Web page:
by William Wordsworth
(An excerpt from Book IV, "Summer Vacation," Lines 354-370)
When from our better selves we have too long
Been parted by the hurrying world, and droop,
Sick of its business, of its pleasures tired,
How gracious, how benign, is Solitude;
How potent a mere image of her sway;
Most potent when impressed upon the mind
With an appropriate human centre—hermit,
Deep in the bosom of the wilderness;
Votary (in vast cathedral, where no foot
Is treading, where no other face is seen)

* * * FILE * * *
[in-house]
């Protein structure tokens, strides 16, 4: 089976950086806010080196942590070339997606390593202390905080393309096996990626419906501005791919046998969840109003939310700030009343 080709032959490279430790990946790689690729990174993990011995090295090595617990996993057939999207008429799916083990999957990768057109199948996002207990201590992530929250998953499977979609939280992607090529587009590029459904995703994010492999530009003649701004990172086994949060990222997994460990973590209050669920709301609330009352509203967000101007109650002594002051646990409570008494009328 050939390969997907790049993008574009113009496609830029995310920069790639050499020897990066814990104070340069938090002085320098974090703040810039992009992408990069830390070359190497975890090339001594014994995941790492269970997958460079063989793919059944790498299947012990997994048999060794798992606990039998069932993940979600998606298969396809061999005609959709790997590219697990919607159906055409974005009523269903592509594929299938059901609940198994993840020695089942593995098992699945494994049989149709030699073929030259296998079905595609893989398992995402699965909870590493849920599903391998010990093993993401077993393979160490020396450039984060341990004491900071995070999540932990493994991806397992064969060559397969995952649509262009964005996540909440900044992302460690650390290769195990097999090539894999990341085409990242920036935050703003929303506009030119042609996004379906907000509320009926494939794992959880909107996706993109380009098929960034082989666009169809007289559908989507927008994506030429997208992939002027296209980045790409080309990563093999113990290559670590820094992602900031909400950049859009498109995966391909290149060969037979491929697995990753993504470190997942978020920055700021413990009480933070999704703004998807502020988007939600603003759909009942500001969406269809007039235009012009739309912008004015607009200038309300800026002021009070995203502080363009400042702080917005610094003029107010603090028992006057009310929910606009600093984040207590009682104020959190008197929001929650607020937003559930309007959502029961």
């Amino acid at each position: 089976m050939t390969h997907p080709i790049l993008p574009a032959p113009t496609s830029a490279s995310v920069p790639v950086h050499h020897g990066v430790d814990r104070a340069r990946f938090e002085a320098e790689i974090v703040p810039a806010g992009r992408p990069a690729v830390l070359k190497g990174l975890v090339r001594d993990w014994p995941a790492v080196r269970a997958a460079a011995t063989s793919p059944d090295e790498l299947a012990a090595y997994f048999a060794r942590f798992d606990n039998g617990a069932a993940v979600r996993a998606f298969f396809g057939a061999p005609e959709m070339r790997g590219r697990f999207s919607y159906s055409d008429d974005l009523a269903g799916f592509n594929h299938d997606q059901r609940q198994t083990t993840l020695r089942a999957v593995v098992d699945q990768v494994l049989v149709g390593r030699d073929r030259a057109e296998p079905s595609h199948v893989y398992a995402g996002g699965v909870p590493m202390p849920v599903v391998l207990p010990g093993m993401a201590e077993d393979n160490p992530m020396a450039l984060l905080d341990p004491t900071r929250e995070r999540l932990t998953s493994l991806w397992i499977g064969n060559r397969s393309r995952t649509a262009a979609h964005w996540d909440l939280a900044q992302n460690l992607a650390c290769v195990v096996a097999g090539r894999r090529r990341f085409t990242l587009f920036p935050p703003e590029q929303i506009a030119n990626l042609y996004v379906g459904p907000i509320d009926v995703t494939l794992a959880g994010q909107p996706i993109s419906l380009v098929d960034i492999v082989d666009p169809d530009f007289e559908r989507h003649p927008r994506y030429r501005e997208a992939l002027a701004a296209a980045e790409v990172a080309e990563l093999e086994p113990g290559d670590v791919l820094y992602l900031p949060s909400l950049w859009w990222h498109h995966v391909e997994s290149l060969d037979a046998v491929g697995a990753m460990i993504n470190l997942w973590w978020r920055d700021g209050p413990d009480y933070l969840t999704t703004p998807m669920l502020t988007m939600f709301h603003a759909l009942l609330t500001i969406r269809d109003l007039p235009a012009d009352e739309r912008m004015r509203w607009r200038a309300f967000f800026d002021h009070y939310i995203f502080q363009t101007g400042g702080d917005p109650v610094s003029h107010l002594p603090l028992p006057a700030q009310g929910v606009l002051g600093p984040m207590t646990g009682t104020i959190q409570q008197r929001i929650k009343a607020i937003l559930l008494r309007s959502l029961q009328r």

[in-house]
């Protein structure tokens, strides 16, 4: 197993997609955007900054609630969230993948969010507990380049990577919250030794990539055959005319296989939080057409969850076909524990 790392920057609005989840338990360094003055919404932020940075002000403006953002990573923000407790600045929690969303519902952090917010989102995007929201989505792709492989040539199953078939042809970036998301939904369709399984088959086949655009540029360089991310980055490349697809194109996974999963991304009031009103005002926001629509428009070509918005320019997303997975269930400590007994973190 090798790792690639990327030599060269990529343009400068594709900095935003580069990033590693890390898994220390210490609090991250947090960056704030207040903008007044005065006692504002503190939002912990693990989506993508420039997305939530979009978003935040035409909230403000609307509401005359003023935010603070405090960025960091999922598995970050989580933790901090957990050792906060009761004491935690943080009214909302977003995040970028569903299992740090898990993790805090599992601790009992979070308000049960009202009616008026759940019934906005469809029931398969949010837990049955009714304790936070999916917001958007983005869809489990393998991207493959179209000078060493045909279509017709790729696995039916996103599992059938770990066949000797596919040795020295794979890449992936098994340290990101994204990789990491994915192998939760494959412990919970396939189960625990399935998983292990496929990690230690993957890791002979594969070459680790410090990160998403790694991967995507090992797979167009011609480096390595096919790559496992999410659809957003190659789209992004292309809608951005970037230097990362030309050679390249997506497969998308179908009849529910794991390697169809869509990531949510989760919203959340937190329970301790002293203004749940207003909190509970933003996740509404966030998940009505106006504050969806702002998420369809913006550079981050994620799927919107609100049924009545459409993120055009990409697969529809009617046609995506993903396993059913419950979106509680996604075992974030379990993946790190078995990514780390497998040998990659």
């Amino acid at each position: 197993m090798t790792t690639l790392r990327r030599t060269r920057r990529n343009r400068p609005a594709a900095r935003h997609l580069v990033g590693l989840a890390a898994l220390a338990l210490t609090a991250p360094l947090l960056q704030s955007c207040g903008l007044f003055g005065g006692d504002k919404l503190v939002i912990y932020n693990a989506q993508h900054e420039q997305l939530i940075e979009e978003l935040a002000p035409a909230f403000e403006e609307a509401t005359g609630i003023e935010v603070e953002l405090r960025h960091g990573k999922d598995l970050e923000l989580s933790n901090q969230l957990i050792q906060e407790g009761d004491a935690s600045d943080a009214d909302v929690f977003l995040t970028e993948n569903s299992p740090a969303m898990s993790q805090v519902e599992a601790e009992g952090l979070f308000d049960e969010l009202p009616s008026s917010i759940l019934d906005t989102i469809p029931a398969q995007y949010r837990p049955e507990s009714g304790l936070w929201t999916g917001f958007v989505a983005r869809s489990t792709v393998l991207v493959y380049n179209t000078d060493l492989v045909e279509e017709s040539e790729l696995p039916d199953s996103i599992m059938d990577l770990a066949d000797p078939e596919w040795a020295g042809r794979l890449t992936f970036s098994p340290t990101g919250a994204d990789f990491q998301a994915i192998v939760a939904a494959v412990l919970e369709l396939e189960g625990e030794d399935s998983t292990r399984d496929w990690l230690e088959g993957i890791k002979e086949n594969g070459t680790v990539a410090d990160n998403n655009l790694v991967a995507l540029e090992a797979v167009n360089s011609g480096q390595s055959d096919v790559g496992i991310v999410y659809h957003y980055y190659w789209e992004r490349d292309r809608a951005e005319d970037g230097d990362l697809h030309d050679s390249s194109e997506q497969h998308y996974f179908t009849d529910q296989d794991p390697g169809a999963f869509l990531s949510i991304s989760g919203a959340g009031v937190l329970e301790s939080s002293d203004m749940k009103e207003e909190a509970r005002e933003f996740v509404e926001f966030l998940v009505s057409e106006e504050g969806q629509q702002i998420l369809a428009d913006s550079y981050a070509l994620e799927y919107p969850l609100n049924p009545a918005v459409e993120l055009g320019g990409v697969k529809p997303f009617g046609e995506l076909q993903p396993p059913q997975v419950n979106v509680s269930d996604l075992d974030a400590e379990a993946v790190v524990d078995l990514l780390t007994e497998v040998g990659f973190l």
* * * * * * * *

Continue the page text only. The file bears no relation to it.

Kneeling at prayers; or watchman on the top
Of lighthouse, beaten by Atlantic waves;
Or as the soul of that great Power is met
Sometimes embodied on a public road,
When, for the night deserted, it assumes
A character of quiet more profound
Than pathless wastes.
Ahh, Solitude. For me, it is those cool, quiet hours after the cat demands food, but before the rest of the house wakes up, that restore me. When do you snatch a few moments all to yourself?
Today, you could use a bit of your Solitude to peruse the Poetry Friday roundup at Kate's blog, Book Aunt!